Today is the day we start the mind-boggling task of looking at the Katrina Canal Breaches Consolidated Litigation. Inclusive of Robinson v US Army Corps of Engineers, MRGO, we begin with an examination of the impressive infrastructure of the case established in Case Management Order Number 1: Protocol for Case Management.
In re Katrina Canal Breaches Consolidated Litigation, CA No. 05-4182, as designated by Case Management Order No.1 issued on July 19, 2006, is the umbrella caption under which all litigation arising out of Hurricane Katrina is to be filed. For case management purposes, CA No. 05-4182 has been divided into several sub-categories, wherein each suit within the scope of this consolidated litigation is placed based on the nature of the claims being brought.
After struggling to compose a brief narrative description of the case infrastructure, I determined even an imperfect, unofficial picture would be more understandable and created this graphic depiction of the case management.
Cases assigned to the three categories for plaintiffs – MRGO, Insurance, Levee – represent thousands of Louisiana residents with property damaged in the flooding that followed Hurricane Katrina. Even with the efficiency of consolidation, the Docket of almost 19,000 entries would require over two reams of paper to print in list format.
No single blog post or even a series of posts can cover a case of that size in the detail we’ve covered others here on SLABBED.
But something touched me deep inside
The day the music died
What we can do, and what I am going to attempt to do, is provide a summary of the key issues and current status of the three categories of cases with supporting documents.
Time is a factor and not just the time it will take to produce the posts. We are fast approaching the fourth anniversary of Katrina. Even with pictures from the flooding forever etched in our mind, Katrina fatigue is very real.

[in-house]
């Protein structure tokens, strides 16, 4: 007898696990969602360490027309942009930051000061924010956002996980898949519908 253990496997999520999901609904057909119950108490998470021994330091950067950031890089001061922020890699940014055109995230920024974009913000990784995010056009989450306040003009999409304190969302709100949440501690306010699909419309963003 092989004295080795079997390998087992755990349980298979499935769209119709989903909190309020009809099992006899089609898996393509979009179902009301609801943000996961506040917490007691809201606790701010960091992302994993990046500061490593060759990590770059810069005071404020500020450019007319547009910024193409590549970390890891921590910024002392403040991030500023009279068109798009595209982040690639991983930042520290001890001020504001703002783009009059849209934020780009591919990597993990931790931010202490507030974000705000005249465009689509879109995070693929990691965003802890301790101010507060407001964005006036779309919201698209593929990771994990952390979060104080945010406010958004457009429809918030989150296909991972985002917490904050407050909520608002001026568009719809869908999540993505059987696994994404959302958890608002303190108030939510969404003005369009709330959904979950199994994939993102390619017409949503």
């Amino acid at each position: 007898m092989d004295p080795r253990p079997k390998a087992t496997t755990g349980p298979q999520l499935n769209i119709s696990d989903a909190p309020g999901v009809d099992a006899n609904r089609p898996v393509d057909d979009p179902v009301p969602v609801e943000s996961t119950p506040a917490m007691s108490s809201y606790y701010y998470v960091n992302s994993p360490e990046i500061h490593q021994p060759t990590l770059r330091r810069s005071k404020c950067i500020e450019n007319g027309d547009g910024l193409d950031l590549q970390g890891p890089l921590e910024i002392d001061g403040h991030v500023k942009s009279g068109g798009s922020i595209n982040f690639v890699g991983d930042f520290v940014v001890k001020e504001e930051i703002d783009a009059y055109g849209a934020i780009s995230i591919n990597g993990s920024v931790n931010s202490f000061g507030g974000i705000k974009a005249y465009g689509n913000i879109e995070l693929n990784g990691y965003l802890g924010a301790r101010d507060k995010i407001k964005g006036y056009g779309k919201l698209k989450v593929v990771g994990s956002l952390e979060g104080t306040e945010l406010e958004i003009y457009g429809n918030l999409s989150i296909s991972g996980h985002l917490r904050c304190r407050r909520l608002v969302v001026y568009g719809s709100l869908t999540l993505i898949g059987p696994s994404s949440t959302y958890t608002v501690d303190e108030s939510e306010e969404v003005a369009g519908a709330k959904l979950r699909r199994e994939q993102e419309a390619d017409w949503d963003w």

Len Bahr reported the strangely quiet conclusion of the [MRGO] trial on lacoastpost.com: (h/t Editilla)
Thursday morning on May 14 I cranked up my little car and drove the familiar eighty three miles to downtown New Orleans. I wanted to be present on the historic final day of a trial with far more significance than the 1995 murder trial of OJ Simpson.
I approached a uniformed official outside of the Hale Boggs Federal Courthouse on Poydras to make sure that I had the right venue for the proceedings. He knew about the MRGO trial and the name of the judge so I assumed that the event would be packed. To my consternation the third floor courtroom was quieter than a church on the Sunday after Easter.
After attending raucous meetings about closing MRGO for years I have become familiar with a crowd of folks who have used every opportunity to express their indignation with the corps for constructing the MRGO in the first place and for keeping it operational for over forty years, despite very little commercial use. In contrast, as I walked in and looked around I recognized only three faces, two of whom belonged to Dr. Ivor van Heerden, expert witness* and Cain Burdeau A/P reporter…
Based on what I heard during several hours of cross examination, this trial closed after four weeks of what must have been excruciatingly technical testimony. Lack of interest on the final day may partly reflect this contrast with the OJ spectacle, with its 24 hour breathless cable news coverage…
The chevy’s next stop will be Citizens Insurance.
Do you believe in rock and roll?